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The common notion of "conspiracy theorist" seems to be someone who sees a conspiracy in everything. I've certainly been accused of that, not on this forum but elsewhere. A simple mention of the JFK conspiracy invites references to tin-foil hats. But if a conspiracy theorist is someone who sees a conspiracy in everything, then, contrary to what Andy may think, I question whether there are any conspiracy theorists at all on this forum. As I see it, a conspiracy may exist where there is evidence of conspiracy. The JFK case is fraught with such evidence. On the other hand, I don't think there was a conspiracy to fake the moon landing, because I have yet to see strong evidence of it. I do see strong evidence against any moon-landing conspiracy, namely the existence of rocks that are 4.5 billion years old (and thus not of this earth). If there is a way to fool geologists on this point, I would be interested to be informed. As for 9/11, there is evidence of a conspiracy beyond the official conspiracy theory (Bin Laden and 19 party-loving Muslim fanatics did it). There is no evidence that George Bush planned it (ha ha ha ha ha), but there is evidence that someone with plenty of cash and technology helped it happen. I also agree with John that the ruling elite will do all that is necessary, however underhanded, to preserve and protect its power and further its interest. This is a matter of common sense, and fertile ground for conspiracies.

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I foresee a new conspiracy theory in the making.

I suggest that it may be the TWO ANDY THEORY.

When I was invited to participate on this forum, there

was a little bespectacled twit pictured wearing a red

bow tie here. He seldom posted anything except

an occasional insult, and seemed clueless about

conspiracies.

Now the original Andy has been replaced by a balding

extrovert who is an expert on all things conspiratorial.

He posts multiple times daily with long discourses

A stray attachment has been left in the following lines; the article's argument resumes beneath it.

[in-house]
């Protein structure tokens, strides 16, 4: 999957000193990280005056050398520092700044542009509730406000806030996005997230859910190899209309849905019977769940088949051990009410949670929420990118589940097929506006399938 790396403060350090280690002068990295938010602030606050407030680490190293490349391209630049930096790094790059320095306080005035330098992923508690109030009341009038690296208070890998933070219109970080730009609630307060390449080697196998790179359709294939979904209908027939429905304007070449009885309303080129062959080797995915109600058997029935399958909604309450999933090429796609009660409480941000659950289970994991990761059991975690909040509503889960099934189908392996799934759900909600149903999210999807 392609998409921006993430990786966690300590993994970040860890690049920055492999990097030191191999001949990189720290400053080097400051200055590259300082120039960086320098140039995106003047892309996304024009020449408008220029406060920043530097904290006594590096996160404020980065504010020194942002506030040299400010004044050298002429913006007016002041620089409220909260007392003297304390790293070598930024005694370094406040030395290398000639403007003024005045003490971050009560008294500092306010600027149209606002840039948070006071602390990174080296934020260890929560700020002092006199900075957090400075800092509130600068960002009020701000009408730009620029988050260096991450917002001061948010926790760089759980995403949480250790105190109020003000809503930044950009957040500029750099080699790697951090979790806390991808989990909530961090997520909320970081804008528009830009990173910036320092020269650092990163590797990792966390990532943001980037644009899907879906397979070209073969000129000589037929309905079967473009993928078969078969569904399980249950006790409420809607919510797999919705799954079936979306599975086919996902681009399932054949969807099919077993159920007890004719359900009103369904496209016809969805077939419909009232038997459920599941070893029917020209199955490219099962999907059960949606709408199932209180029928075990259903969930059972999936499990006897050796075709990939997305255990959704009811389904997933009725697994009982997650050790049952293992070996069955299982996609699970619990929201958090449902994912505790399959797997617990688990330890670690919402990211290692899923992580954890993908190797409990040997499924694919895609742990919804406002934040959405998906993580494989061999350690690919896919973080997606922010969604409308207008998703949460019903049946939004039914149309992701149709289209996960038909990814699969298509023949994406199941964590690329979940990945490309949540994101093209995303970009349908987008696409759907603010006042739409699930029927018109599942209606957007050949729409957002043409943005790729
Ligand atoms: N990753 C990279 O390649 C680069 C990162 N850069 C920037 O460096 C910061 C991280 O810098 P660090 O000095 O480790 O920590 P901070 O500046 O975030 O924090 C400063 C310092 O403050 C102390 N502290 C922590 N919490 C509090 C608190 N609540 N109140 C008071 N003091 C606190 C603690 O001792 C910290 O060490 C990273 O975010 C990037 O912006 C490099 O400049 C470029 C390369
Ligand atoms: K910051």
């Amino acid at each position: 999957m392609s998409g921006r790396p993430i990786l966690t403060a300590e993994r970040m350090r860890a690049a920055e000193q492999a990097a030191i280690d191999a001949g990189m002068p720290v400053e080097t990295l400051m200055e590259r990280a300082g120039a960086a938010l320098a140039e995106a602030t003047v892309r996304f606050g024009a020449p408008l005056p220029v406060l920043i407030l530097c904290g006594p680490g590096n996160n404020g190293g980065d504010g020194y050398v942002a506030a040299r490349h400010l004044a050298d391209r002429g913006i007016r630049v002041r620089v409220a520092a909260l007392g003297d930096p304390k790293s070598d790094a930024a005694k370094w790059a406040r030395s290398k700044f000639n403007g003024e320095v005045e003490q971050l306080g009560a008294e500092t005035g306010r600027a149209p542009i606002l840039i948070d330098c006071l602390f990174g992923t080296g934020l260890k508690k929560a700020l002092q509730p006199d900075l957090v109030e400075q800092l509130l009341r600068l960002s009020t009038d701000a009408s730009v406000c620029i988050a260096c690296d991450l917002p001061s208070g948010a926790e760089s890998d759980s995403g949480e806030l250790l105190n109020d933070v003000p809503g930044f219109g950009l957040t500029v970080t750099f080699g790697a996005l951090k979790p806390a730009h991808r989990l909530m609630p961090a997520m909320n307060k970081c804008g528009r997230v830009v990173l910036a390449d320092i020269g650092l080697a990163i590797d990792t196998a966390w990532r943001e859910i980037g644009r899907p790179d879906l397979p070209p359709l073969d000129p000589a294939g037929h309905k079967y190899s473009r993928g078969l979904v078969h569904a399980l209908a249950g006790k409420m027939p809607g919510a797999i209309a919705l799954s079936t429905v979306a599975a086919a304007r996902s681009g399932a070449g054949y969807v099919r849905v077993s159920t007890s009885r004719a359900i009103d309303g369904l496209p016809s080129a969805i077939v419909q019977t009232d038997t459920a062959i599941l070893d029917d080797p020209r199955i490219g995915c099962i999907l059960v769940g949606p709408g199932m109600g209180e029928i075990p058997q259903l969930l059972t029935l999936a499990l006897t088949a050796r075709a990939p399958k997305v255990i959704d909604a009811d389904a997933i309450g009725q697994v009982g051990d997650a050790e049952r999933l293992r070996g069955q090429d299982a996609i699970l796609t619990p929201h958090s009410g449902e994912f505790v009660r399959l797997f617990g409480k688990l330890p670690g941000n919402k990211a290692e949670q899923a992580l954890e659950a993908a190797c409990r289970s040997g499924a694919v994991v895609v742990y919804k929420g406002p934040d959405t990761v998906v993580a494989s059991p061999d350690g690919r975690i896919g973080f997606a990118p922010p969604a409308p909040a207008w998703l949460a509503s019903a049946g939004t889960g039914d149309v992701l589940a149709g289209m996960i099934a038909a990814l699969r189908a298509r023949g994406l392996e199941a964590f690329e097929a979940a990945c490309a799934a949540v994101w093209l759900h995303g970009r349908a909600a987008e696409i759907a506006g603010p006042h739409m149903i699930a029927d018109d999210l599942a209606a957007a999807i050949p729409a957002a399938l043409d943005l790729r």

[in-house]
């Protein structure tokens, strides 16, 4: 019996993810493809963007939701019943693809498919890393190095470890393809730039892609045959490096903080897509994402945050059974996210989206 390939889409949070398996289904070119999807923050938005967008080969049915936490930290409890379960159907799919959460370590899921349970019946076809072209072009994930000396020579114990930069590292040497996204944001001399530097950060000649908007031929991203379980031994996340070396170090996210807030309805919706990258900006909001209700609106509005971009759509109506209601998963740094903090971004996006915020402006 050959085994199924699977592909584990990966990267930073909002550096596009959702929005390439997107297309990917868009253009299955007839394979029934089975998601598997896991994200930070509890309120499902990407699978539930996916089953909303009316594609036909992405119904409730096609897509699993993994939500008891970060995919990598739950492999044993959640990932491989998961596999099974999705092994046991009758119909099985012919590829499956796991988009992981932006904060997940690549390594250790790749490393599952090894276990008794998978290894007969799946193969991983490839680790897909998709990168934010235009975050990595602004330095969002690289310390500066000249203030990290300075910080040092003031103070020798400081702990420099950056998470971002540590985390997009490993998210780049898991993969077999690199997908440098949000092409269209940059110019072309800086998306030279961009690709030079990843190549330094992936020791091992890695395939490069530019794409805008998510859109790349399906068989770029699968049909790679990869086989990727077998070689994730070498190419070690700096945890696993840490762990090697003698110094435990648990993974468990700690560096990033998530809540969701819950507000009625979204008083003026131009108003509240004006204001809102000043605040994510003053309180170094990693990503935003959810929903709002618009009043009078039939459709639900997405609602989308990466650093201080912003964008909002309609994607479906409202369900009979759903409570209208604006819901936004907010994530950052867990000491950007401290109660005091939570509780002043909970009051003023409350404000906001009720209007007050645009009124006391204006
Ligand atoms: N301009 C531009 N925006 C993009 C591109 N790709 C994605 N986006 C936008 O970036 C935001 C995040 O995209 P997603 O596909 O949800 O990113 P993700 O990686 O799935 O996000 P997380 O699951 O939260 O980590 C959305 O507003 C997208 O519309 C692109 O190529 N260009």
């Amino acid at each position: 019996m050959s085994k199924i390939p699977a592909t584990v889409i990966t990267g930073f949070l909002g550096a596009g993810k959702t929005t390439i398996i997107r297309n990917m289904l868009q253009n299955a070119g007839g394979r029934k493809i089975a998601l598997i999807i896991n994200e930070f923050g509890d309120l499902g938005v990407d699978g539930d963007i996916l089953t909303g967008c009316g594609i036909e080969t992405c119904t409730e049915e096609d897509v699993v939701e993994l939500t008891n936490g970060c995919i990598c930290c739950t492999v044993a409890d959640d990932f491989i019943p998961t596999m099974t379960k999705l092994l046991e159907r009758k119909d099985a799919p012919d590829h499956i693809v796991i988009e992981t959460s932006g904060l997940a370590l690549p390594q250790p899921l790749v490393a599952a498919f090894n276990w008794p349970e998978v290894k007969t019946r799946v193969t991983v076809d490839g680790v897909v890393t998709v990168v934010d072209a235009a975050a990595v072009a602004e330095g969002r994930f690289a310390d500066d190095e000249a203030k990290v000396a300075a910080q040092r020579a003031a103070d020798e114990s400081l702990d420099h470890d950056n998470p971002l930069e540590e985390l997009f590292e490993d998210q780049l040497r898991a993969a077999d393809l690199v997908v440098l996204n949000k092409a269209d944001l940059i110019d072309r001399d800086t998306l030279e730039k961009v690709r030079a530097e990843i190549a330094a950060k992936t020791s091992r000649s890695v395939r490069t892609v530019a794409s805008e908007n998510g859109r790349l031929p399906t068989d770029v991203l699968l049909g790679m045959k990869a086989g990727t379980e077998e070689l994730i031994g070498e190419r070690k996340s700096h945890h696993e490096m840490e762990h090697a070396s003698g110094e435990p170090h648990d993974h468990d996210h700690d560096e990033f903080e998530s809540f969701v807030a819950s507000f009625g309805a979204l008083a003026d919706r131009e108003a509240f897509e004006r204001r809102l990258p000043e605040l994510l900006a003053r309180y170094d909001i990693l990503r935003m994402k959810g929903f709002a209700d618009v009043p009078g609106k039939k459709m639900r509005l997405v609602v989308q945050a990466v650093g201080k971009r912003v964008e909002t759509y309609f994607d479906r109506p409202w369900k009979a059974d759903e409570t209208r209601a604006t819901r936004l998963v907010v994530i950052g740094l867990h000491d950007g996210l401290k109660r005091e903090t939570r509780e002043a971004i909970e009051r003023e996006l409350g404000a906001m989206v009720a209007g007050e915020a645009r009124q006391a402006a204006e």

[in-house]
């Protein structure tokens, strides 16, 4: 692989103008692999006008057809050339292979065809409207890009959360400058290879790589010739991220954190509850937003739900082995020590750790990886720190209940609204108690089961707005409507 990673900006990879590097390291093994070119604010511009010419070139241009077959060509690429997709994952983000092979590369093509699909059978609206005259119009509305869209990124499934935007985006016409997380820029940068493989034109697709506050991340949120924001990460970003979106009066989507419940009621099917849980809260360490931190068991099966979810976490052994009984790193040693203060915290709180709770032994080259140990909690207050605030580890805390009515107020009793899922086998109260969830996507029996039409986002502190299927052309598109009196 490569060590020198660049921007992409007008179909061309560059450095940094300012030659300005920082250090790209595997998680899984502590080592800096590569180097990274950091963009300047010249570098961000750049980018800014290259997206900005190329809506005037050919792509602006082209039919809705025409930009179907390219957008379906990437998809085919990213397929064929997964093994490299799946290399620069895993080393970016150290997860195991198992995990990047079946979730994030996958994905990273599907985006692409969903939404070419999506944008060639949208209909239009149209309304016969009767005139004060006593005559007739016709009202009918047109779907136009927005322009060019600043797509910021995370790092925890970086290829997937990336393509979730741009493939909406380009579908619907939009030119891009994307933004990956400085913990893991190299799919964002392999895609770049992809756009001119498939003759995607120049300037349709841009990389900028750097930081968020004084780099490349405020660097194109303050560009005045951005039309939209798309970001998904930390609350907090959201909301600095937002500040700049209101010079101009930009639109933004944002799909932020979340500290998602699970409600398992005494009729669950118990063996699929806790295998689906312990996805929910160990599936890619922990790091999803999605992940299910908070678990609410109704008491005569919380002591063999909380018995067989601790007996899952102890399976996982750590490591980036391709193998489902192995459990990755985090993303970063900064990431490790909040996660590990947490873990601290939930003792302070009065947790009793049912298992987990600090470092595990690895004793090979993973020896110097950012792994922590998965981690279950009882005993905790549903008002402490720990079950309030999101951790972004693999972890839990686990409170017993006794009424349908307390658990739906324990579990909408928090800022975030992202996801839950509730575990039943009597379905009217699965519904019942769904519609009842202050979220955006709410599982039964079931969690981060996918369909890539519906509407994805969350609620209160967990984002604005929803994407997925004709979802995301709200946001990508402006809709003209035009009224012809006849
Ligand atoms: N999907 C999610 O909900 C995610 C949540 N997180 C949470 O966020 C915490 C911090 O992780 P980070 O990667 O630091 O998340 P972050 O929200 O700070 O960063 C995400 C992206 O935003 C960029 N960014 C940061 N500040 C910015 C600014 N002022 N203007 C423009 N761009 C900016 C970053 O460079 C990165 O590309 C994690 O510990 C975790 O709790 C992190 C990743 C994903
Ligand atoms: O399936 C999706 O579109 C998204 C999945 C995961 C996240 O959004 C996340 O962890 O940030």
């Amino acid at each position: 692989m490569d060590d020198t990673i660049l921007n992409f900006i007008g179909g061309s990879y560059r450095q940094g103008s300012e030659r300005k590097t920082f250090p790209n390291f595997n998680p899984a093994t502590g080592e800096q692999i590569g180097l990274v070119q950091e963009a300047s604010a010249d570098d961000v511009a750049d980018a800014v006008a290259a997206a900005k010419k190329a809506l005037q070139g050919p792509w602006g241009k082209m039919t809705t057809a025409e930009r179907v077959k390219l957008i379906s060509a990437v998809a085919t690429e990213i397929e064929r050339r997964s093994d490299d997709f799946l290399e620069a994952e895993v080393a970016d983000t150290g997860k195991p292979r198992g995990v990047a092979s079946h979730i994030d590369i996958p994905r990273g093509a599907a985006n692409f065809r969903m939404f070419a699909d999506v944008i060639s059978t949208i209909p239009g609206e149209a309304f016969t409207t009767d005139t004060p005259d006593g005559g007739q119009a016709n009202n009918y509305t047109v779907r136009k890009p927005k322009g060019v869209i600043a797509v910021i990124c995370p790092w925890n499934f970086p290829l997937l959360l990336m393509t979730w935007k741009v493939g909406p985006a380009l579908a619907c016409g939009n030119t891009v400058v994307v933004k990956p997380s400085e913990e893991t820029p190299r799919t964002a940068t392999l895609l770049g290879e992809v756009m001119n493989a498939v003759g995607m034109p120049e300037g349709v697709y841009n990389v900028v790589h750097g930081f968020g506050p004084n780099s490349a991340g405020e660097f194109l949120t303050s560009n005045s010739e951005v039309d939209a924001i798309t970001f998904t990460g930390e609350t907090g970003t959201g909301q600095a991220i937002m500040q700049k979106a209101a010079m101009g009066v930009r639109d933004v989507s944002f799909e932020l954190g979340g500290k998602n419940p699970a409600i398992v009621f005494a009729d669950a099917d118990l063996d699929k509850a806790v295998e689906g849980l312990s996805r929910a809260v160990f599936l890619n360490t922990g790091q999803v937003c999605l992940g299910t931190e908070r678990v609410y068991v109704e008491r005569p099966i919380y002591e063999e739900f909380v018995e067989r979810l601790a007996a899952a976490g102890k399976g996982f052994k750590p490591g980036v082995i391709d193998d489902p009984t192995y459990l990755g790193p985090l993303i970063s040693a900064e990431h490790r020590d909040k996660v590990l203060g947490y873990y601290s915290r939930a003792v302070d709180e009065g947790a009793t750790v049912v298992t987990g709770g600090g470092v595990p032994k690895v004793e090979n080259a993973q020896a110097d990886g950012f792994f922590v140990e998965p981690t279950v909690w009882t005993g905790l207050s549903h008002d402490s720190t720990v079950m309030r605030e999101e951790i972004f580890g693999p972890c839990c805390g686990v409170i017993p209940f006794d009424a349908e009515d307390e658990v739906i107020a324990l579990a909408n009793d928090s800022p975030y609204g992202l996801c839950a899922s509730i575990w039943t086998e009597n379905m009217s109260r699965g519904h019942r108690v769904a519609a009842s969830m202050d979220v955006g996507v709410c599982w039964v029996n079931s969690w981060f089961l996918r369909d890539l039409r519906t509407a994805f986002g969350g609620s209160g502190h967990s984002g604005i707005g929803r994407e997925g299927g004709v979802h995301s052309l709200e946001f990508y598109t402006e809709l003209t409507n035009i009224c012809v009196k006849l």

on all things conspiratorial.

I suggest that someone perform a photo comparison

of the photos of AndyI and AndyII to see whether

the agency has inserted a doppelganger to replace

the original Andy with someone more productive.

If so, the original Andy may be in danger of being

eliminated by a Jack Ruby clone.

Jack

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The problem with a great deal of this is that many of the 'conspiracies' listed (some of which John doesn't believe in and some he does) are so weak that a 5 year really ought to be able to see through them without too much cerebal activity.

Controversially we could probably place conspiracy theories on a spectrum from the outright psychotic (Diana, 9/11, Hilda Murrell, NHS doctors are government assassins etc.) drifting away to something more sane which might just pass as historical research. However there are a number of important common denominators in conspiracy thinking which makes me initially sceptical of them all.

1. Methodology - the desire to believe a conspiracy always seems to override a commitment to recognised standards of academic research - (I could cite lots of examples but it’s not really fair to keep picking on Jack).

2. The historian’s fallacy - conspiracists always judge actors in historical events in the light of known outcomes and thereby miss all nuances and details which might have led historical actors in different directions.

3. Conspiracy theory is not just victimless amusement. Think for a moment of conspiracy theories of the Right - McCarthyism for instance. Think what damage and mayhem the 'stab in the back' conspiracy did for 20th century Germany? How must the Duke of Edinburgh feel knowing that 2/5 citizens believe he bumped off his daughter in law? Why do so many conspiracy theories drift back to anti-Semitism or some other foul prejudice against an out group as Peter Lemkin has been discovering in discussion with the Australian Nazi et al on the Deep Politics Forum?

4. Conspiracy sells well - books on Diana, Marilyn or JFK sell in their millions - where there is money there is always ingenuity and invention.

5. Conspiracy diverts intelligent people from genuine political action which might reduce corruption and the abuse of power in our democratic systems.

6. Conspiracy theory uses intuition rather than evidence to establish causation - the 'this must be' approach